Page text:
Sunday 20 April 2014

Films: Alice in Wonderland (2010) and Battle: Los Angeles (2011)

I hadn't seen Tim Burton's version of Alice in Wonderland before and knew little about it: I was surprised to read that it is one of the highest grossing films of all time, earning around $1 billion at the box office (five or six times what it cost to make). Although I was of course familiar with the book as a child I hadn't read it since then so, although I recalled odd details, I didn't know what to expect, except a lot of nonsense! I read through the Wiki summaries afterwards to see how the plots compared.

The first point is that the film is not simply an adaptation of Alice's Adventures in Wonderland, but takes elements from the sequel (Through the Looking-Glass) plus adds some original ones and spins a rather more coherent story around the mix. While the result still contains a lot of surreal nonsense – I wasn't disappointed in that respect – it makes for a reasonably understandable tale. The acting is good with some well-known names (Johnny Depp, Helena Bonham Carter, Anne Hathaway to name but a few) and the film is visually very rich and appealing. Not really my cup of tea, but entertaining enough to be worth watching.


I watched Battle: Los Angeles with low expectations, supposing it to be another juvenile popcorn movie like Battleship. In fact, I was pleasantly surprised: it is instead a grittily realistic war movie that just happens to involve an alien invasion. The hero is a war-scarred US Marine Staff Sargeant (Aaron Eckhart) who is about to retire when clusters of "meteorites" landing in the oceans next to major cities turn out to be alien invaders. He leads a squad on a mission to rescue civilians trapped in a part of Los Angeles due to be heavily bombed by the USAF to clear it of aliens. His task is not helped by the fact that he has gained a reputation for losing his men in combat. Naturally, all does not go smoothly and what follows is a violent, confused running battle with the aliens not even seen for some time, except for brief glimpses.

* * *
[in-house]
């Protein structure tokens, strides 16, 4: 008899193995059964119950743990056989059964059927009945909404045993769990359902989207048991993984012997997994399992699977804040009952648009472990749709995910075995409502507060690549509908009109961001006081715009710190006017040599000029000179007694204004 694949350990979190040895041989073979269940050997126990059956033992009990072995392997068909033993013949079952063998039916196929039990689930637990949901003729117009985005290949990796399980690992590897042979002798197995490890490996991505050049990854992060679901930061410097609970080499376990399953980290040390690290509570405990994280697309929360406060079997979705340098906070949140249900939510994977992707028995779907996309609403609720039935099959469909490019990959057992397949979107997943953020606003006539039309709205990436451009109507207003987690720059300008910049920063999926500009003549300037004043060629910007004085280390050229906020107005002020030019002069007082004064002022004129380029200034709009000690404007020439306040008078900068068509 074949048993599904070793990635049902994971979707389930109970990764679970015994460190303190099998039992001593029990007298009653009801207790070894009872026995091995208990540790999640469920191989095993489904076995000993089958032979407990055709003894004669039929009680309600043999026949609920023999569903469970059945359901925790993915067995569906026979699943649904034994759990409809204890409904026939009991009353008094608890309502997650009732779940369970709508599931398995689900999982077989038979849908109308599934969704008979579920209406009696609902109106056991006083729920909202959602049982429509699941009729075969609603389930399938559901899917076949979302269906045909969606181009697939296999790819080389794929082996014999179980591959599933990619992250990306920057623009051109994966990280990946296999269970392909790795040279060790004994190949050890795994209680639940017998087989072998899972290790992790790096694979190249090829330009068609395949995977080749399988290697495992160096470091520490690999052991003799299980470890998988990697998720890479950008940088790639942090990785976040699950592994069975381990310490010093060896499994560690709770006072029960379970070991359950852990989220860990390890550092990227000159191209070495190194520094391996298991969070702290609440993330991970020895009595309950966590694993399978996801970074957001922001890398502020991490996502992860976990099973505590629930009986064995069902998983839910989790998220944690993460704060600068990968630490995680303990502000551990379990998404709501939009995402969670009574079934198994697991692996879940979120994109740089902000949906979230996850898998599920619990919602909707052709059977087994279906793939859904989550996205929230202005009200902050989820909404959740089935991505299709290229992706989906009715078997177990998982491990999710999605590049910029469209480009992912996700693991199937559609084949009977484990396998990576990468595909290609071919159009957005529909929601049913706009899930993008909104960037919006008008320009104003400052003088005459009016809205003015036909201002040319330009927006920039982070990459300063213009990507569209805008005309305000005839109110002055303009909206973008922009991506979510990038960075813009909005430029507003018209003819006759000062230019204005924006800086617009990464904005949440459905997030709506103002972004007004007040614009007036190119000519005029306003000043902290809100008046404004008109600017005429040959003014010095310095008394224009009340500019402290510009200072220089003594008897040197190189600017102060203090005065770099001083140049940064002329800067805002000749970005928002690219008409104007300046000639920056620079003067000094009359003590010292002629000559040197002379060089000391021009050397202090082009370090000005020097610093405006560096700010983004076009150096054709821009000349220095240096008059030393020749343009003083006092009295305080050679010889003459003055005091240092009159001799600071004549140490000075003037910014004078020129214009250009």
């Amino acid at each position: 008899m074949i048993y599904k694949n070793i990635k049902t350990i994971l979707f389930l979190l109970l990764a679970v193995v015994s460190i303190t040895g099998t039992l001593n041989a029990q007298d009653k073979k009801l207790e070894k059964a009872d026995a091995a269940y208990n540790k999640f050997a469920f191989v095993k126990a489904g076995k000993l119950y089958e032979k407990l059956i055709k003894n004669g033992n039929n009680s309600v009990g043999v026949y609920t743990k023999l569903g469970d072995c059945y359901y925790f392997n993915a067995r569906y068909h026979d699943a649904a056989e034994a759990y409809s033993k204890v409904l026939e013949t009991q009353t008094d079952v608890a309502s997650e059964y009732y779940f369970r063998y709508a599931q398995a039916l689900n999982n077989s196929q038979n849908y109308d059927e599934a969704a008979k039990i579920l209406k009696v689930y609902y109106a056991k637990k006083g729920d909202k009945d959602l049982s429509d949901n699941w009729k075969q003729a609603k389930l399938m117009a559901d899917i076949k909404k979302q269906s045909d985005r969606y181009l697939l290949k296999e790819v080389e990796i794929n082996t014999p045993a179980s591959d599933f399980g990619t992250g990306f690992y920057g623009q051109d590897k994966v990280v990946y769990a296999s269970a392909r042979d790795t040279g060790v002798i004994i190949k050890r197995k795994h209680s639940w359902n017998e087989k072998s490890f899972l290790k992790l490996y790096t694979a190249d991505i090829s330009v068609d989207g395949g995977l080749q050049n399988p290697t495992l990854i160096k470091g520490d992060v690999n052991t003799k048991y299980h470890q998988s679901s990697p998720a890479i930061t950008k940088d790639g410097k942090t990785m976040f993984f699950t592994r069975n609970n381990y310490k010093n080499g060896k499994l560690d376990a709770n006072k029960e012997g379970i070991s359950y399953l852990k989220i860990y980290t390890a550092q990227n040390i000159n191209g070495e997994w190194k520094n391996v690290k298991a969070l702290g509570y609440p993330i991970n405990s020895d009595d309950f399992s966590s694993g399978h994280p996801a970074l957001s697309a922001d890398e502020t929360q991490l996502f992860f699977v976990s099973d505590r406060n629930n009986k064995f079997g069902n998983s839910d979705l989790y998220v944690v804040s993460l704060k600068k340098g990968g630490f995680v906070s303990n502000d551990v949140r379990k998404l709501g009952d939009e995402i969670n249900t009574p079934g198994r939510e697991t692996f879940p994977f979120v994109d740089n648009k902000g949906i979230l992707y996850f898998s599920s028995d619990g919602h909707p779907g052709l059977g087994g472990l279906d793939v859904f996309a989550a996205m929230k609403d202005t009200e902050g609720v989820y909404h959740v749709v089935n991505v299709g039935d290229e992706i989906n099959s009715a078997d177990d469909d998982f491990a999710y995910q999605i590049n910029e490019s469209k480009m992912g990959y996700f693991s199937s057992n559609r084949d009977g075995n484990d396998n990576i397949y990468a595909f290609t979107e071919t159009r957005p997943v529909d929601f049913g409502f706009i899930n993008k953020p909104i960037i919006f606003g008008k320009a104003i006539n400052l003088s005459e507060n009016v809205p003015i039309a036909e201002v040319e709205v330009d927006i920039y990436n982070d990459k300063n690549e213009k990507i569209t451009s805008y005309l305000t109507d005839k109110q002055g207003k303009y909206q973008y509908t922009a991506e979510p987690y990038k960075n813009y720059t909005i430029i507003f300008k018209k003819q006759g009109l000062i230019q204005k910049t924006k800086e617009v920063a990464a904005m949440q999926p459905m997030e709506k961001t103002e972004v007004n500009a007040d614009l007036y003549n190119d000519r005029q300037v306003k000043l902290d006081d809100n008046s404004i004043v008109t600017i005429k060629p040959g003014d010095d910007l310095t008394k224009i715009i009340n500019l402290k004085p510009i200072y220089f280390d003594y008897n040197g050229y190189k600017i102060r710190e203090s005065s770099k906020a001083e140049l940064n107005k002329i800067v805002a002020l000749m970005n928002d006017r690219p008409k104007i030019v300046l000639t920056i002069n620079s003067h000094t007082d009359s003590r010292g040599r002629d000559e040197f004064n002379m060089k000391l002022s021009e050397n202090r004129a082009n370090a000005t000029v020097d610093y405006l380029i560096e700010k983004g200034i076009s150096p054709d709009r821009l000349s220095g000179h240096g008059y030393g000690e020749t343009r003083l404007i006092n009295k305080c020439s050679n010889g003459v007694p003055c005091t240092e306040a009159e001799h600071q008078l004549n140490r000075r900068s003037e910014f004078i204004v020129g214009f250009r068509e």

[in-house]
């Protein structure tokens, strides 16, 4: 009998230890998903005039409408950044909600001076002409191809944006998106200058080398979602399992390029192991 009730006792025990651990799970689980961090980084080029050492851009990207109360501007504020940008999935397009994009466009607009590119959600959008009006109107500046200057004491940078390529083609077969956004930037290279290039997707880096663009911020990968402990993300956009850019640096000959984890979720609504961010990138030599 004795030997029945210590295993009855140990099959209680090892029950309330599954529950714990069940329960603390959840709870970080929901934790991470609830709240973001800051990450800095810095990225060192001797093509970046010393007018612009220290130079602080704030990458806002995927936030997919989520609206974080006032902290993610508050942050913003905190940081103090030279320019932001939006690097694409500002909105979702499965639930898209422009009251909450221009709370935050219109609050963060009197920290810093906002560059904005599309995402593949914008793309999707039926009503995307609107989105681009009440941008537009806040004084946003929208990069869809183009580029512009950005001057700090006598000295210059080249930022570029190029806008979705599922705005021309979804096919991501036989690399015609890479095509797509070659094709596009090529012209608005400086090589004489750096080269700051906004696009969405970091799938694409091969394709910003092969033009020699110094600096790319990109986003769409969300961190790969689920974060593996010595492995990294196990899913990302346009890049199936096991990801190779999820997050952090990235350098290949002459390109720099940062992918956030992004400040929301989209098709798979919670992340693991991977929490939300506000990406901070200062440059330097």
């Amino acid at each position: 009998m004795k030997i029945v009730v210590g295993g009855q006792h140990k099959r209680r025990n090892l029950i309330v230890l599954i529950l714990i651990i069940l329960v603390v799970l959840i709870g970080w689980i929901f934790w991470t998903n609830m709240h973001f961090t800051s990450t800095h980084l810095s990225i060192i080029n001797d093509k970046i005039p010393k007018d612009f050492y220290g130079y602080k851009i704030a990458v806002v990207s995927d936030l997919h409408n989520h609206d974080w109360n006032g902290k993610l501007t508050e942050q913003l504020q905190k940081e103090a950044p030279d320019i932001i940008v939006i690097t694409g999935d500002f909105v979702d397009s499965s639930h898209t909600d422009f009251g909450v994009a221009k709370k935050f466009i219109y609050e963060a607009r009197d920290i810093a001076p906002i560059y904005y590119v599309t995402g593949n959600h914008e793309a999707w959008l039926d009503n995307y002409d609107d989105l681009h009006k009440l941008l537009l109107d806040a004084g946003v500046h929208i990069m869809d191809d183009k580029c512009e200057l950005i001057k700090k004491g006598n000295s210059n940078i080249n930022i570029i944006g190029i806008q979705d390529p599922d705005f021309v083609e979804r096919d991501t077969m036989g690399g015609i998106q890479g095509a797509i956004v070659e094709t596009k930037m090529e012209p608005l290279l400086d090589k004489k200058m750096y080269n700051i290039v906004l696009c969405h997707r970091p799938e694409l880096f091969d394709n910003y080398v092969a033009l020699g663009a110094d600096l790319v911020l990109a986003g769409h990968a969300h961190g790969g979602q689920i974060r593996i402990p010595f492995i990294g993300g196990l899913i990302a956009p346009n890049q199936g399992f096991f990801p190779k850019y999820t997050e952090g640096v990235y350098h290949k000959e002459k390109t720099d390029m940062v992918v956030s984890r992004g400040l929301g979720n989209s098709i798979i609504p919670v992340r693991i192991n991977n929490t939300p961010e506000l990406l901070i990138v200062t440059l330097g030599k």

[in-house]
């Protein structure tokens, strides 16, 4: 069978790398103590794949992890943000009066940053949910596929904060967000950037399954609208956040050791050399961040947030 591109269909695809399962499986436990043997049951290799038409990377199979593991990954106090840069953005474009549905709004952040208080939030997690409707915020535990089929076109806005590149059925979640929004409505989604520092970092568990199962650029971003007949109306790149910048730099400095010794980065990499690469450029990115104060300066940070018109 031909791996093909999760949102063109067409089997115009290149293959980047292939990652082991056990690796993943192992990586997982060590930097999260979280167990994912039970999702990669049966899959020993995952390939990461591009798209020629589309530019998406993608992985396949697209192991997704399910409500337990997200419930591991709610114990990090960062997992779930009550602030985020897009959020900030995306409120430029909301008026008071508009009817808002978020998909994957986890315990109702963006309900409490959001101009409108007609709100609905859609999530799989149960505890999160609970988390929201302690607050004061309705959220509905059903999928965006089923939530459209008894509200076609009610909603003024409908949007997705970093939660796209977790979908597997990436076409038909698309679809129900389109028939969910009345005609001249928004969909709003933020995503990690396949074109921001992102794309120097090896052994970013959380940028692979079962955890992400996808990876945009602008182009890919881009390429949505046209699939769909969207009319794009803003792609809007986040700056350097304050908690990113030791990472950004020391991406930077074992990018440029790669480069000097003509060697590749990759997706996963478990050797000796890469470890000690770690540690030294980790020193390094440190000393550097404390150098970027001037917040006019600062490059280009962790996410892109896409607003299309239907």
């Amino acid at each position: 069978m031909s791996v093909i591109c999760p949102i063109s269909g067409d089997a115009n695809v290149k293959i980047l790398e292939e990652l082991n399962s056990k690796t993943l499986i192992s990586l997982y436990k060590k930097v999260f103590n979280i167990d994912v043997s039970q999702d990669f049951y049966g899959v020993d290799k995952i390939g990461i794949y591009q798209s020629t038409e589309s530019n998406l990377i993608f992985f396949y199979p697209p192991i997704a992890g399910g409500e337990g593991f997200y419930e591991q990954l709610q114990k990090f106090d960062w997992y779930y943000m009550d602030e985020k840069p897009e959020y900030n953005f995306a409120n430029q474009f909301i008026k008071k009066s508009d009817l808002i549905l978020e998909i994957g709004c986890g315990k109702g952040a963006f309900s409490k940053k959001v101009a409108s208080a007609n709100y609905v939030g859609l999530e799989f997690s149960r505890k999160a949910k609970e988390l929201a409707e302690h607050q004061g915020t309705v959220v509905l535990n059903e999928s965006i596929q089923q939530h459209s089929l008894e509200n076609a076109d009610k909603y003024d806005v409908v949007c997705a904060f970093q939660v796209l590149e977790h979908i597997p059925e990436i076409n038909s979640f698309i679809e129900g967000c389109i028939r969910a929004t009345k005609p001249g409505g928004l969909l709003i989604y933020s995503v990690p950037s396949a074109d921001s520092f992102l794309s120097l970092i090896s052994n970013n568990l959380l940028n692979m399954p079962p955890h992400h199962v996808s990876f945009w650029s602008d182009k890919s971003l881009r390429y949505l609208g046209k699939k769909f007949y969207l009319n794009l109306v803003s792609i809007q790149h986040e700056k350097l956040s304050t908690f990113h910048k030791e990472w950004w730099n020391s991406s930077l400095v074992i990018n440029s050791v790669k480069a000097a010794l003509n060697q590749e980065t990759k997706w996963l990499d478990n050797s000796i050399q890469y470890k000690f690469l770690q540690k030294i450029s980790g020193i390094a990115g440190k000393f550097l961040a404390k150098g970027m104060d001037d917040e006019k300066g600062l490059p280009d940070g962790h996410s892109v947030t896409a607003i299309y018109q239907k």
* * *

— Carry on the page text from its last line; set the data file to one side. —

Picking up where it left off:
I've not been a soldier (let alone a US Marine) so I may be mistaken, but the combat action seemed convincing to me – especially in its early, confused stages – until the finale involving laser-guided Copperhead missiles streaking horizontally across the sky and leaving flame and smoke trails. In fact the Copperhead is a guided 155mm artillery shell without a rocket motor and would have arrived in a downward trajectory at far too high a velocity to be visible (obviously unacceptable to Hollywood!). Despite this quibble it is a solid film, worth seeing if you like SF and enjoy war movies.

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